The Creative Age: How the Arts Can Help Us Live Longer, Healthier Lives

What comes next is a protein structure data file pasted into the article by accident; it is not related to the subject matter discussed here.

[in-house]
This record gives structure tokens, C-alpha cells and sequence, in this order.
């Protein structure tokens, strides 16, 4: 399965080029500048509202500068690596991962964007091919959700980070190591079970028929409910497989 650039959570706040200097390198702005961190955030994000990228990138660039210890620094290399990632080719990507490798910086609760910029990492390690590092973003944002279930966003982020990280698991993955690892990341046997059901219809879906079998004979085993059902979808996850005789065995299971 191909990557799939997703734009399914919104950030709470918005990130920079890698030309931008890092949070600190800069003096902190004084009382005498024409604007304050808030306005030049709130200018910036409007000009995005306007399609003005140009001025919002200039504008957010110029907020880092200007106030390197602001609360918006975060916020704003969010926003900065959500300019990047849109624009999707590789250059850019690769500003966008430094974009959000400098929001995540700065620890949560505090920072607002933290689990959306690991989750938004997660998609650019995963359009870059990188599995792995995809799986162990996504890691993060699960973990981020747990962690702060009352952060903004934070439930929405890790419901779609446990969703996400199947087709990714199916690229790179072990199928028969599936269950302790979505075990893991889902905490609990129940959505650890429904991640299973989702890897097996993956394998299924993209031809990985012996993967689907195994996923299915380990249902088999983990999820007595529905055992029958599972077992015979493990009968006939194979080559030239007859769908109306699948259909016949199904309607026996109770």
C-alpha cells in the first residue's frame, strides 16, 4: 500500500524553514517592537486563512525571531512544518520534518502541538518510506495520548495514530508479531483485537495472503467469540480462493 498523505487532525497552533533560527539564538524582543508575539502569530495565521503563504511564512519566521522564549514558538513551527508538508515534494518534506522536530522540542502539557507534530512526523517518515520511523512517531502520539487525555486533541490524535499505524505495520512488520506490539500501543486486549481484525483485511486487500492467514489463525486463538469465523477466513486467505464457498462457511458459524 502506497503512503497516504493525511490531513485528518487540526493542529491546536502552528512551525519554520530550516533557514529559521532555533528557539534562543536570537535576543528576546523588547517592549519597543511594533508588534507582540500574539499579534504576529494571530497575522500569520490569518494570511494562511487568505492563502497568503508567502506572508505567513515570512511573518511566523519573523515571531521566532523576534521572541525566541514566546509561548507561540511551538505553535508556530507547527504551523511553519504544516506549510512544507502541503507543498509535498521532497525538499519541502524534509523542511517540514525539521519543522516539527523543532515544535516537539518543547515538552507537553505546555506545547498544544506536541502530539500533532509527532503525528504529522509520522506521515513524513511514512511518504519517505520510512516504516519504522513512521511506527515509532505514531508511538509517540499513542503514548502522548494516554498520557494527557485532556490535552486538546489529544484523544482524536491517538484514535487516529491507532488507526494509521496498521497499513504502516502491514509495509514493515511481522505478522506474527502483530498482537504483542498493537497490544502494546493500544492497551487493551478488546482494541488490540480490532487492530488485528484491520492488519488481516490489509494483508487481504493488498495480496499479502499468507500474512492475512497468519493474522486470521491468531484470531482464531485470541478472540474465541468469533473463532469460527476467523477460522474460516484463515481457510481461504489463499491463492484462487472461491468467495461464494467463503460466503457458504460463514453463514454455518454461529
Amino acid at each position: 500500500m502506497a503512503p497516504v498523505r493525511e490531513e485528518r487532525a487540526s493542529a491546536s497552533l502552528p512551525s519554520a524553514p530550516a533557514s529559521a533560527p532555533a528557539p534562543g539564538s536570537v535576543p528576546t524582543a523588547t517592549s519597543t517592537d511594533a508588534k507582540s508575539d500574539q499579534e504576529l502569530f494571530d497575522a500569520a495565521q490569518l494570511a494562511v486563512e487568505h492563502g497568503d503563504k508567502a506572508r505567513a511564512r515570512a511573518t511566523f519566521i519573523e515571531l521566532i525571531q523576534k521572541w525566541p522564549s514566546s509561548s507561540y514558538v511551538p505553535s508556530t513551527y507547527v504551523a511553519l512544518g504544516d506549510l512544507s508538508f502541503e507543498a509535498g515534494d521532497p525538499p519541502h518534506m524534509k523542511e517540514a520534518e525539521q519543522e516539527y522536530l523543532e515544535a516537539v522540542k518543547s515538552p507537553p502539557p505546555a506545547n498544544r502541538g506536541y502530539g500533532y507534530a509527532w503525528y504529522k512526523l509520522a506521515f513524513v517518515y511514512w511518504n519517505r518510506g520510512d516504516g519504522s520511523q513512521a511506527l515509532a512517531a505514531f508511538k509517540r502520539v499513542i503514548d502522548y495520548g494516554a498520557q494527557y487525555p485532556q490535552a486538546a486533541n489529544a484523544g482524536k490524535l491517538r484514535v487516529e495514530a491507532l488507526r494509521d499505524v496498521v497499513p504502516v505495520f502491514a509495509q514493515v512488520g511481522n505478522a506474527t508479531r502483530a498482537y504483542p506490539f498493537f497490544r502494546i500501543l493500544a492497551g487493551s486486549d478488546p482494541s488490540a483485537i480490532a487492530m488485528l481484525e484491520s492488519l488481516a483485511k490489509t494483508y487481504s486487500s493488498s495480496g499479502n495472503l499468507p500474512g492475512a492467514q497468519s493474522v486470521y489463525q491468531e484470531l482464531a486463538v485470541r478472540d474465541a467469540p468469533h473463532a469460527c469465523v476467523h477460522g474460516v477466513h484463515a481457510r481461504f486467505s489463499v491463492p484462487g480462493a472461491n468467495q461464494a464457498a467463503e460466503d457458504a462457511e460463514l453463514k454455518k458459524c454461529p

How will living to 100 years of age affect the way you look at life? Babies born today will most likely live that long or longer, as life expectancy has jumped from 45 in 1900 to 80 in 2007, with estimates that say our life span may reach 100 by the year 2100. As a result, the population of older adults is increasing. The 2010 Census showed that the population of people over age 65 is growing faster than the total U.S. population, as 10,000 members of the Baby Boom generation turn 65 every day. In addition, the fastest growing population, according to the U.S. Census Bureau, is those over age 85. What will these additional years bring? Will we remain healthy and engaged? Or will we experience loss, as well as physical and cognitive decline? According to Gene Cohen, MD, PhD, and author of the book The Creative Age, these older years have an increasing amount of potential. People in our society and around the world have more education, broader life experiences, and more discretionary income than any generation that has come before them, with more to contribute and expect in their older years. There is the potential for an expansion of creativity, engagement, and learning and time to pursue dreams deferred, such as making art, playing a musical instrument, exploring photography, dancing, acting, making films, and writing. And the arts are helping us stay healthier and live longer lives. Research has shown that the arts have the amazing capacity to increase social engagement and improve health, cognitive functioning, quality of life, and longevity. NEA support for creative aging The National Endowment for the Arts has long supported arts and lifelong learning programs for older adults. In 2013-2104, the NEA provided more than $1 million to arts organizations to engage older adults in professionally led arts programming such as dance, painting, story-telling, and theater. Examples include the Alzheimer's Poetry Project, which is helping adults with cognitive health disorders create new memories and tap into old ones. And EngAGE Senior Arts Colonies, which are enhancing the lives of older adults through rich and extensive arts experiences. The NEA is also helping build capacity within the field of creative aging. In 2001, the NEA worked with the National Council on Aging and Elders Share the Arts to found the National Center for Creative Aging (NCCA), which has been a strong partner in this work for 14 years. Since 2012 the NEA has supported NCCA's ENGAGE: State Arts Agencies and Creative Aging initiative, which currently supports 31 states in training artists and arts organizations in building services to support this expanding demographic. In addition, the NEA and NCCA partnered to develop a directory of creative aging programs and an online training toolkit for teaching artists. Over 250,000 learners from 158 countries around the world and here at home have benefited from the online training to date, and have been part of a new workforce for this exciting field. The White House Conference on Aging and the Summit on Creativity and Aging On May 18, 2015, the NEA and NCCA will host a Summit on Creativity and Aging, a pre-conference to the 2015 White House Conference on Aging. This special convening, to be held at the NEA's offices in Washington, DC, will include over 60 policymakers, researchers, and practitioners in the fields of arts, design, aging services, philanthropy, research, and the federal government. These individuals will participate in a series of conversations on the topics of Lifelong Learning and Engagement in the Arts, Health and Wellness and the Arts, and Age-Friendly Community Design. This will result in a report to the White House Conference on Aging and a white paper that we will use as a roadmap for the next ten years. This convening is a part of a series of public forums that will produce recommendations to the WHCoA on four major issues: retirement security, long-term services and supports, healthy aging, and elder abuse. (Our summit will fall under healthy aging.) Since 1961, the federal government has held periodic White House Conferences on Aging (WHCoA) to shape public policy for aging in America. In advance of the 1981, 1995, and 2005 convenings, the arts and aging communities held mini-conferences to produce recommendations for the larger WHCoA to ensure that arts, culture, and livability are part of the broader discussions on aging. These mini-conferences played an important role in fostering a robust field of artists, researchers, and organizations that serve older adults through participation in all arts forms, including music, theatre, dance, visual arts, literature, multi-media and design, and traditional arts. The NEA and NCCA are thrilled to hold this year's convening and we welcome contributions from the public throughout the day via a webcast and Twitter conversation at #CreativeAgeSummit. For more information on how to participate, visit arts.gov. We look forward to learning about your ideas for actions that can improve the lives of older Americans through the arts, creativity, and age-friendly design. Artists are role models for successful aging, says the Research Center for Arts and Culture. They stay engaged and productive throughout their lives and they never retire. We can all tap our inner potential to express ourselves through the arts to share our lives and interests across generations.